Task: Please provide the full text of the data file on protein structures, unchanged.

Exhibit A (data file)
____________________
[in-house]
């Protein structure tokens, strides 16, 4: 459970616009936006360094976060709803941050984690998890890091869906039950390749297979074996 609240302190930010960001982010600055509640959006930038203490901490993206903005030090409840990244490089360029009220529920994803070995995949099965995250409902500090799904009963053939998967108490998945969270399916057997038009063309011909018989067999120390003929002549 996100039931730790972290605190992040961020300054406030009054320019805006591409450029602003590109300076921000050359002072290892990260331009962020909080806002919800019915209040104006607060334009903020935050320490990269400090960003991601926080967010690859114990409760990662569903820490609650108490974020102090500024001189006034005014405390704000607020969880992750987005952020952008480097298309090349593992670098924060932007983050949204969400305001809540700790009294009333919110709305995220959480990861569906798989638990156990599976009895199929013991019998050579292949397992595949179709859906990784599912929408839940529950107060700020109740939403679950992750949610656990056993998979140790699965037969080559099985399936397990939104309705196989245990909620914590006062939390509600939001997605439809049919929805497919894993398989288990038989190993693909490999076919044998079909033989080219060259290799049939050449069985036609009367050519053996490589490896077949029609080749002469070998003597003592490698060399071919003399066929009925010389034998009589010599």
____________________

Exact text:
[in-house]
């Protein structure tokens, strides 16, 4: 459970616009936006360094976060709803941050984690998890890091869906039950390749297979074996 609240302190930010960001982010600055509640959006930038203490901490993206903005030090409840990244490089360029009220529920994803070995995949099965995250409902500090799904009963053939998967108490998945969270399916057997038009063309011909018989067999120390003929002549 996100039931730790972290605190992040961020300054406030009054320019805006591409450029602003590109300076921000050359002072290892990260331009962020909080806002919800019915209040104006607060334009903020935050320490990269400090960003991601926080967010690859114990409760990662569903820490609650108490974020102090500024001189006034005014405390704000607020969880992750987005952020952008480097298309090349593992670098924060932007983050949204969400305001809540700790009294009333919110709305995220959480990861569906798989638990156990599976009895199929013991019998050579292949397992595949179709859906990784599912929408839940529950107060700020109740939403679950992750949610656990056993998979140790699965037969080559099985399936397990939104309705196989245990909620914590006062939390509600939001997605439809049919929805497919894993398989288990038989190993693909490999076919044998079909033989080219060259290799049939050449069985036609009367050519053996490589490896077949029609080749002469070998003597003592490698060399071919003399066929009925010389034998009589010599």